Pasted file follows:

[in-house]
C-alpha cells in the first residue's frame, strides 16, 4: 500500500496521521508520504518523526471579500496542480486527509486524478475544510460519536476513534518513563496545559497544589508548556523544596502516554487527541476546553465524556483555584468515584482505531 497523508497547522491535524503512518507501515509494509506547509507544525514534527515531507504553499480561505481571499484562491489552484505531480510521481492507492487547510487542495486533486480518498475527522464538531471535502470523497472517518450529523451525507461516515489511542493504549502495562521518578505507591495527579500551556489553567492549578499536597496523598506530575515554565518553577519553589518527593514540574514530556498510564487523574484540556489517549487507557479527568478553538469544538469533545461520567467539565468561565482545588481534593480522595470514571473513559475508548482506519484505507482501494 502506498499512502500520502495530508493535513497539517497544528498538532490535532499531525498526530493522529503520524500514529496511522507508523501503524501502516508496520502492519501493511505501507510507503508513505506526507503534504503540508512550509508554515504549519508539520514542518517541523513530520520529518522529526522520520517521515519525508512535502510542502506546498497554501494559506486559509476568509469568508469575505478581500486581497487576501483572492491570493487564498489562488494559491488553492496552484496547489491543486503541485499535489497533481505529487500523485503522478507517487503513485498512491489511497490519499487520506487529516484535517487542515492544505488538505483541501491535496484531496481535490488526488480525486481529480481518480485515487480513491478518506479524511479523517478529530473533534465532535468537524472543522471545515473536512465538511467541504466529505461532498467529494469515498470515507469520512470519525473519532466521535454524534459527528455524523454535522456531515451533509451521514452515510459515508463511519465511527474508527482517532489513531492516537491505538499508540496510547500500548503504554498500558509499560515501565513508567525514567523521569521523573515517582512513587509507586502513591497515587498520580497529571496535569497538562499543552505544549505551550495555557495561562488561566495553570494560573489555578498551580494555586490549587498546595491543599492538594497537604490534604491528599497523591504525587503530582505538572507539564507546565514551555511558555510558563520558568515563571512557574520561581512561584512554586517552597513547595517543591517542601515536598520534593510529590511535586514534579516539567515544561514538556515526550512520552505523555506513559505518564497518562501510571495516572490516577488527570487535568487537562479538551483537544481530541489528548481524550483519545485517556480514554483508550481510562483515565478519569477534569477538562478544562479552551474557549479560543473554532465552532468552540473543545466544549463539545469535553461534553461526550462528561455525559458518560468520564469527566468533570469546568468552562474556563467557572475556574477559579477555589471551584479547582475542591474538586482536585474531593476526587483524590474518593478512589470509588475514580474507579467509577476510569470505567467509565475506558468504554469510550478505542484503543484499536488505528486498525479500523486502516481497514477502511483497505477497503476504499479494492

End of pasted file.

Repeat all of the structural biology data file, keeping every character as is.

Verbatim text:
[in-house]
C-alpha cells in the first residue's frame, strides 16, 4: 500500500496521521508520504518523526471579500496542480486527509486524478475544510460519536476513534518513563496545559497544589508548556523544596502516554487527541476546553465524556483555584468515584482505531 497523508497547522491535524503512518507501515509494509506547509507544525514534527515531507504553499480561505481571499484562491489552484505531480510521481492507492487547510487542495486533486480518498475527522464538531471535502470523497472517518450529523451525507461516515489511542493504549502495562521518578505507591495527579500551556489553567492549578499536597496523598506530575515554565518553577519553589518527593514540574514530556498510564487523574484540556489517549487507557479527568478553538469544538469533545461520567467539565468561565482545588481534593480522595470514571473513559475508548482506519484505507482501494 502506498499512502500520502495530508493535513497539517497544528498538532490535532499531525498526530493522529503520524500514529496511522507508523501503524501502516508496520502492519501493511505501507510507503508513505506526507503534504503540508512550509508554515504549519508539520514542518517541523513530520520529518522529526522520520517521515519525508512535502510542502506546498497554501494559506486559509476568509469568508469575505478581500486581497487576501483572492491570493487564498489562488494559491488553492496552484496547489491543486503541485499535489497533481505529487500523485503522478507517487503513485498512491489511497490519499487520506487529516484535517487542515492544505488538505483541501491535496484531496481535490488526488480525486481529480481518480485515487480513491478518506479524511479523517478529530473533534465532535468537524472543522471545515473536512465538511467541504466529505461532498467529494469515498470515507469520512470519525473519532466521535454524534459527528455524523454535522456531515451533509451521514452515510459515508463511519465511527474508527482517532489513531492516537491505538499508540496510547500500548503504554498500558509499560515501565513508567525514567523521569521523573515517582512513587509507586502513591497515587498520580497529571496535569497538562499543552505544549505551550495555557495561562488561566495553570494560573489555578498551580494555586490549587498546595491543599492538594497537604490534604491528599497523591504525587503530582505538572507539564507546565514551555511558555510558563520558568515563571512557574520561581512561584512554586517552597513547595517543591517542601515536598520534593510529590511535586514534579516539567515544561514538556515526550512520552505523555506513559505518564497518562501510571495516572490516577488527570487535568487537562479538551483537544481530541489528548481524550483519545485517556480514554483508550481510562483515565478519569477534569477538562478544562479552551474557549479560543473554532465552532468552540473543545466544549463539545469535553461534553461526550462528561455525559458518560468520564469527566468533570469546568468552562474556563467557572475556574477559579477555589471551584479547582475542591474538586482536585474531593476526587483524590474518593478512589470509588475514580474507579467509577476510569470505567467509565475506558468504554469510550478505542484503543484499536488505528486498525479500523486502516481497514477502511483497505477497503476504499479494492